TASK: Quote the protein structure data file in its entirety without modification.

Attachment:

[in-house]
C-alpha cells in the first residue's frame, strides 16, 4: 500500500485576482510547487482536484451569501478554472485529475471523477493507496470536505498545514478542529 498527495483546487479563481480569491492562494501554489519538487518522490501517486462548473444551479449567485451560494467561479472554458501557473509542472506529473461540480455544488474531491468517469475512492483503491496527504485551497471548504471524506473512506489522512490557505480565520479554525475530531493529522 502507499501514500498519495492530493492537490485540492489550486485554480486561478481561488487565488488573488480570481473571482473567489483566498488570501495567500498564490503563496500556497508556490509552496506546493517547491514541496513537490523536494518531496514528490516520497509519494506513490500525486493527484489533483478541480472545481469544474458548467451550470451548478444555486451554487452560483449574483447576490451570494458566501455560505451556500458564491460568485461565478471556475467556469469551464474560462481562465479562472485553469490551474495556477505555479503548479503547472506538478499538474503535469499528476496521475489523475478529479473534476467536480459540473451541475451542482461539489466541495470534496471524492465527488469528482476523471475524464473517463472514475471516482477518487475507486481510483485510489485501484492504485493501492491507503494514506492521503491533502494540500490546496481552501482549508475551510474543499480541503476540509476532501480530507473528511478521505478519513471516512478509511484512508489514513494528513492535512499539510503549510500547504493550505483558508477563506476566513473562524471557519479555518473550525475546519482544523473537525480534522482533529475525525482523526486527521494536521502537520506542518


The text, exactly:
[in-house]
C-alpha cells in the first residue's frame, strides 16, 4: 500500500485576482510547487482536484451569501478554472485529475471523477493507496470536505498545514478542529 498527495483546487479563481480569491492562494501554489519538487518522490501517486462548473444551479449567485451560494467561479472554458501557473509542472506529473461540480455544488474531491468517469475512492483503491496527504485551497471548504471524506473512506489522512490557505480565520479554525475530531493529522 502507499501514500498519495492530493492537490485540492489550486485554480486561478481561488487565488488573488480570481473571482473567489483566498488570501495567500498564490503563496500556497508556490509552496506546493517547491514541496513537490523536494518531496514528490516520497509519494506513490500525486493527484489533483478541480472545481469544474458548467451550470451548478444555486451554487452560483449574483447576490451570494458566501455560505451556500458564491460568485461565478471556475467556469469551464474560462481562465479562472485553469490551474495556477505555479503548479503547472506538478499538474503535469499528476496521475489523475478529479473534476467536480459540473451541475451542482461539489466541495470534496471524492465527488469528482476523471475524464473517463472514475471516482477518487475507486481510483485510489485501484492504485493501492491507503494514506492521503491533502494540500490546496481552501482549508475551510474543499480541503476540509476532501480530507473528511478521505478519513471516512478509511484512508489514513494528513492535512499539510503549510500547504493550505483558508477563506476566513473562524471557519479555518473550525475546519482544523473537525480534522482533529475525525482523526486527521494536521502537520506542518